In a recent study published in The Astrophysical Journal Letters, an international team of researchers led by the University of Cologne in Germany examined how stellar flares and coronal mass ejections (CMEs) erupted by the TRAPPIST-1 star could affect the interior heating of its orbiting exoplanets. This study holds the potential to help us better understand how solar flares affect planetary evolution. The TRAPPIST-1 system is an exolanetary system located approximately 39 light-years from Earth with at least seven potentially rocky exoplanets in orbit around a star that has 12 times less mass than our own Sun. Since the parent star is much smaller than our own Sun, then the the planetary orbits within the TRAPPIST-1 system are much smaller than our own solar system, as well. So, how can this study help us better understand the potential habitability of planets in the TRAPPIST-1 system?Continue reading “Planetary Interiors in TRAPPIST-1 System Could be Affected by Stellar Flares”
There are Seven Rocky Planets in the TRAPPIST-1 System and They’re Surprisingly Similar
The TRAPPIST-1 system has long be studied by exoplanet hunters due to its unique quantity of planets that happen to also be Earth sized. In a recent paper, a team of scientists led by Eric Agol at the University of Washington, dove into more detail on the density of the seven known planets in the system, and, surprisingly, found that they were all very similar.Continue reading “There are Seven Rocky Planets in the TRAPPIST-1 System and They’re Surprisingly Similar”
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Do the TRAPPIST-1 Planets Have Atmospheres?
In February of 2017, the scientific community rejoiced as NASA announced that a nearby star (TRAPPIST-1) had a system of no less than seven rocky planets! Since that time, astronomers have conducted all kinds of follow-up observations and studies in the hopes of learning more about these exoplanets. In particular, they have been attempting to learn if any of the planets located in the stars Habitable Zone (HZ) could actually be habitable.
Many of these studies have been concerned with whether or not the TRAPPIST-1 planets have sufficient water on their surfaces. But just as important is the question of whether or not any have viable atmospheres. In a recent study that provides an overview of all observations to date on TRAPPIST-1 planets, a team found that depending on the planet in question, they are likely to have good atmospheres, if any at all.Read more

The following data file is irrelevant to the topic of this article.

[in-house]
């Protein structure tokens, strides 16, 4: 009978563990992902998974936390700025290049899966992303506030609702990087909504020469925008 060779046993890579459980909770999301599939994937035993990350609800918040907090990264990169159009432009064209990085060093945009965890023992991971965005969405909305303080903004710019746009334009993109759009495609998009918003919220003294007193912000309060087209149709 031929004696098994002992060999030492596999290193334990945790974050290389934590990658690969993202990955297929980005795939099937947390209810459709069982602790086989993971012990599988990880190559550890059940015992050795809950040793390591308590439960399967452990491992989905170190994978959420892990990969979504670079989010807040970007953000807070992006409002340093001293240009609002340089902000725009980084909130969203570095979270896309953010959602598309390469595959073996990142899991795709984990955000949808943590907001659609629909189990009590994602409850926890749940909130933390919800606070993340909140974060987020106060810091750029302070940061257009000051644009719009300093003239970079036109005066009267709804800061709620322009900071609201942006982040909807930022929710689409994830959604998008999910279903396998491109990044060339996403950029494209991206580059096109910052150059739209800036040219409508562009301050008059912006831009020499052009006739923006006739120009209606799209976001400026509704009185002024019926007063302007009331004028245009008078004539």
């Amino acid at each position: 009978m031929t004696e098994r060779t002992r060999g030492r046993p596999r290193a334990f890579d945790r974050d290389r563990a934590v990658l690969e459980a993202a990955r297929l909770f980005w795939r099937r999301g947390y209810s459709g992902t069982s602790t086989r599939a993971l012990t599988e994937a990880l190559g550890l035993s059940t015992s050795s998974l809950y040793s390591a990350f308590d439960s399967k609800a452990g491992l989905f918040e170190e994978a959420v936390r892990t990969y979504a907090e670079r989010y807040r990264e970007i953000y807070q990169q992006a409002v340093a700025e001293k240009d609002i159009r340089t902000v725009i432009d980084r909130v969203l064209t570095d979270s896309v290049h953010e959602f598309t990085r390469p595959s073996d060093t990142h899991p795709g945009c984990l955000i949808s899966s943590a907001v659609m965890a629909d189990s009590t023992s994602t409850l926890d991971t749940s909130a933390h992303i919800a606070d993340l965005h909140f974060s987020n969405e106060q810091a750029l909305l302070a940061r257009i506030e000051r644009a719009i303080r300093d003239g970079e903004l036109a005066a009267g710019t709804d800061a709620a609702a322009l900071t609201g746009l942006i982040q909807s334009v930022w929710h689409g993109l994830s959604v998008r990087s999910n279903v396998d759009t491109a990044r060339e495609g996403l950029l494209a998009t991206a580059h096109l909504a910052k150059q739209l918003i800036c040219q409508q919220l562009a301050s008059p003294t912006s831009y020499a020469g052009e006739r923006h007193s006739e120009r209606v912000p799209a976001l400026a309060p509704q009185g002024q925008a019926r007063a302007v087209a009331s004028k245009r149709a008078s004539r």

How Did the TRAPPIST-1 Planets Get Their Water?
In 2017, an international team of astronomers announced a momentous discovery. Based on years of observations, they found that the TRAPPIST-1 system (an M-type red dwarf located 40 light-years from Earth) contained no less than seven rocky planets! Equally exciting was the fact that three of these planets were found within the star’s Habitable Zone (HZ), and that the system itself has had 8 billion years to develop the chemistry for life.
At the same time, the fact that these planets orbit tightly around a red dwarf star has given rise to doubts that these three planets could maintain an atmosphere or liquid water for very long. According to new research by an international team of astronomers, it all comes down to the composition of the debris disk that the planets formed from and whether or not comets were around to distribute water afterward.Read more
One of the TRAPPIST-1 Planets Has an Iron Core
In February of 2017, a team of European astronomers announced the discovery of a seven-planet system orbiting the nearby star TRAPPIST-1. Aside from the fact that all seven planets were rocky, there was the added bonus of three of them orbiting within TRAPPIST-1’s habitable zone. Since that time, multiple studies have been conducted to determine whether or not any of these planets could be habitable.
In accordance with this goal, these studies have focused on whether or not these planets have atmospheres, their compositions and their interiors. One of the latest studies was conducted by two researchers from Columbia University’s Cool Worlds Laboratory, who determined that one of the TRAPPIST-1 planets (TRAPPIST-1e) has a large iron core – a finding which could have implications for this planet’s habitability.
Continue reading “One of the TRAPPIST-1 Planets Has an Iron Core”
TRAPPIST-1 Planets Might Actually Have Too Much Water to be Habitable